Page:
Methods: This interview-questionnaire study used a test-negative case-control design, enrolling persons who received a positive (case-participants) or negative (control-participants) SARS-CoV-2 test result, from among all California residents, without age restriction, who received a molecular test result for SARS-CoV-2 during February 18–December 1, 2021. A total of 652 case- and 1,176 control-participants were enrolled in the study equally across nine multi-county regions in California.
Limitations included the following:
This study did not account for other preventive behaviors that could influence risk (eg distancing)
This analysis relied on an aggregate estimate of self-reported face mask or respirator use across, for some participants, multiple indoor public locations
Estimates do not account for face mask or respirator fit
Data collection occurred before the expansion of the SARS-CoV-2 B.1.1.529 (Omicron) variant
Topical steroids were most effective in inducing histologic remission: 54.8% compared to 36.1% for PPIs and 18.5% for empiric elimination diet; histologic remission and response was 67.7%, 49.7%, and 48.1% respectively.
Topical steroids were most effective in inducing clinical and histologic remission or response (in 67.7% of patients), followed by empiric elimination diets (in 52.0%), and PPIs (in 50.2%).
However, PPIs were the first-line treatment for 76.4% of patients, followed by topical steroids (for 10.5%) and elimination diets (for 7.8%).
My take: This data (and others) indicate that topical steroids are most effective pharmacologic therapy; at some point, I expect that they will become the most frequently used.
“Layering two less specialized masks on top of each other can provide comparable protection [to N95]. Dr. Marr recommended wearing face-hugging cloth masks over surgical masks, which tend to be made with more filter-friendly materials but fit more loosely. An alternative is to wear a cloth mask with a pocket that can be stuffed with filter material, like the kind found in vacuum bags.”
In this issue of JAMA, Wang et al present evidence that universal masking of health care workers (HCWs) and patients can help reduce transmission of severe acute respiratory syndrome coronavirus 2 (SARS-CoV-2) infections.1 In the largest health care system in Massachusetts with more than 75 000 employees, in tandem with routine symptom screening and diagnostic testing of symptomatic HCWs for SARS-CoV-2 infection, leadership mandated a policy of universal masking for all HCWs as well as for all patients. The authors present data that prior to implementation of universal masking in late March 2020, new infections among HCWs with direct or indirect patient contact were increasing exponentially, from 0% to 21.3% (a mean increase of 1.16% per day). However, after the universal masking policy was in place, the proportion of symptomatic HCWs with positive test results steadily declined, from 14.7% to 11.5% (a mean decrease of 0.49% per day). Although not a randomized clinical trial, this study provides critically important data to emphasize that masking helps prevent transmission of SARS-CoV-2…. the public needs consistent, clear, and appealing messaging that normalizes community masking. At this critical juncture when COVID-19 is resurging, broad adoption of cloth face coverings is a civic duty, a small sacrifice reliant on a highly effective low-tech solution that can help turn the tide favorably in national and global efforts against COVID-19.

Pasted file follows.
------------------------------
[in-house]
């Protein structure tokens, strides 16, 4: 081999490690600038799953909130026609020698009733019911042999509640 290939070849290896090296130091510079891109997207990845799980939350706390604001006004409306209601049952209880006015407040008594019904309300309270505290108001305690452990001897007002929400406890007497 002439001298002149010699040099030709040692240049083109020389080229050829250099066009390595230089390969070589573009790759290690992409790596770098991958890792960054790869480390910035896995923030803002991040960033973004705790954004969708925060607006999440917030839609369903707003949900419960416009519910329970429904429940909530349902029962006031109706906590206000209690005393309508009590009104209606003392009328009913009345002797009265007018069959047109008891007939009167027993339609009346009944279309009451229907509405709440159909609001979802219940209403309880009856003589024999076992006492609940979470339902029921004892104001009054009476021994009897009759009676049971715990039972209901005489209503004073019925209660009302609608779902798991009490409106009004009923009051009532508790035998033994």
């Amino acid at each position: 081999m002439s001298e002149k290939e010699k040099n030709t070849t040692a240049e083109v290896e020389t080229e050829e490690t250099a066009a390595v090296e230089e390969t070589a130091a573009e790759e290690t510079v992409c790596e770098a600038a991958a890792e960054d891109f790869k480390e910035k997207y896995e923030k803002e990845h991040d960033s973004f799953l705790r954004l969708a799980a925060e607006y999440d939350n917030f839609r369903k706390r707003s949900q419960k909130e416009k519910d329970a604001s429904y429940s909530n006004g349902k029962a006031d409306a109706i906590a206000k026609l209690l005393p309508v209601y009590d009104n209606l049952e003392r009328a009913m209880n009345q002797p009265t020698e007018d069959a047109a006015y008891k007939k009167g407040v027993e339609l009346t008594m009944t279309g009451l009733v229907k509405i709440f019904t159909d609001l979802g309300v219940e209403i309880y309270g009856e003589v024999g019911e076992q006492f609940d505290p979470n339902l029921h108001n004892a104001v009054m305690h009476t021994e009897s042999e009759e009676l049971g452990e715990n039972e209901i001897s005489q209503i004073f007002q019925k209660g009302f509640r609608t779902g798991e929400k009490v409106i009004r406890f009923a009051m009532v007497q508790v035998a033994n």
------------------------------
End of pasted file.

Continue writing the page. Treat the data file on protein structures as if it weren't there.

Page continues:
Briefly noted: G Bommelear et al. Clin Gastroenterol Hepatol; 2020; 18: 1553-60. Oral Curcumin No More Effective Than Placebo in Preventing Recurrence of Crohn’s Disease After Surgery in a Randomized Controlled Trial
Double-blind randomized controlled trial at 8 referral centers in France, from October 2014 through January 2018, with 62 consecutive patients with CD undergoing bowel resection.
Patients received azathioprine (2.5 mg/kg) and were randomly assigned to groups given oral curcumin (3 g/day; n = 31) or an identical placebo (n = 31) for 6 months, and were then evaluated by colonoscopy.
The primary endpoint: postoperative recurrence of CD in each group (Rutgeerts’ index score ≥i2) at month 6
Postoperative recurrence at 6 months: (Rutgeerts’ index score ≥i2): 58% receiving curcumin vs 68% receiving placebo (P = .60).
Severe recurrence: 55% receiving Curcumin 55%vs 26% receiving placebo –had a severe recurrence of CD (Rutgeerts’ index score ≥i3) (P = .034).
Clinical recurrence of CD (CD activity index score >150) at 6 months: 30% with curcumin compared with 45% receiving placebo (P = .80)
My take: Curcumin was ineffective in preventing recurrent post-operative Crohn’s disease
The surgical masks used in risky settings like hospitals offer much less protection against the coronavirus, an analysis found…
The results, published on Monday in The Lancet, make it clear that the W.H.O. and the Centers for Disease Control and Prevention should recommend that essential workers like nurses and emergency responders wear N95 masks, not just surgical masks
N95 masks offered 96 percent protection, the analysis found, while the figure for surgical masks was 77 percent. The findings are particularly important as the United States moves to reopen the economy, Dr. Michaels said…
Workers in health care settings are not the only ones at high risk of coronavirus infection: employees in meatpacking plants and some farms are all also at high risk of coronavirus infection and could benefit from N95 masks..
The new analysis also suggests that covering the eyes with face shields, goggles and glasses may provide additional safeguards for health care workers and people in the community.